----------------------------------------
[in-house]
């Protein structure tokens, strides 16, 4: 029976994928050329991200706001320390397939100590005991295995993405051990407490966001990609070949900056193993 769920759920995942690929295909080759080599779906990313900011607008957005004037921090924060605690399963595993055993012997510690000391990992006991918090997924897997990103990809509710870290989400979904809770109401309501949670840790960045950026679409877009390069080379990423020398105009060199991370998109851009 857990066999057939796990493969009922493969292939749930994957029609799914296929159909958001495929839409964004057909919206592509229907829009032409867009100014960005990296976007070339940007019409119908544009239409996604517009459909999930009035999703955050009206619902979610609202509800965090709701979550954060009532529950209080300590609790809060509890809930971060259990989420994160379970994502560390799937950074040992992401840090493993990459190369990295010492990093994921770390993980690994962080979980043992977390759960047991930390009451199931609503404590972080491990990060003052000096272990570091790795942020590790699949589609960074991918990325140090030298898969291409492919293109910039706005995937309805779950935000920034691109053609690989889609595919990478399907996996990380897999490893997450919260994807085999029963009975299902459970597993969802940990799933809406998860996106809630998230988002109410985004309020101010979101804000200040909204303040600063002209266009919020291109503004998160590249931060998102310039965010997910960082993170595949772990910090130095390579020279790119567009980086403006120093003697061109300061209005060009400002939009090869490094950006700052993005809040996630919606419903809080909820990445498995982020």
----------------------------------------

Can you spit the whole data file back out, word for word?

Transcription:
[in-house]
């Protein structure tokens, strides 16, 4: 029976994928050329991200706001320390397939100590005991295995993405051990407490966001990609070949900056193993 769920759920995942690929295909080759080599779906990313900011607008957005004037921090924060605690399963595993055993012997510690000391990992006991918090997924897997990103990809509710870290989400979904809770109401309501949670840790960045950026679409877009390069080379990423020398105009060199991370998109851009 857990066999057939796990493969009922493969292939749930994957029609799914296929159909958001495929839409964004057909919206592509229907829009032409867009100014960005990296976007070339940007019409119908544009239409996604517009459909999930009035999703955050009206619902979610609202509800965090709701979550954060009532529950209080300590609790809060509890809930971060259990989420994160379970994502560390799937950074040992992401840090493993990459190369990295010492990093994921770390993980690994962080979980043992977390759960047991930390009451199931609503404590972080491990990060003052000096272990570091790795942020590790699949589609960074991918990325140090030298898969291409492919293109910039706005995937309805779950935000920034691109053609690989889609595919990478399907996996990380897999490893997450919260994807085999029963009975299902459970597993969802940990799933809406998860996106809630998230988002109410985004309020101010979101804000200040909204303040600063002209266009919020291109503004998160590249931060998102310039965010997910960082993170595949772990910090130095390579020279790119567009980086403006120093003697061109300061209005060009400002939009090869490094950006700052993005809040996630919606419903809080909820990445498995982020």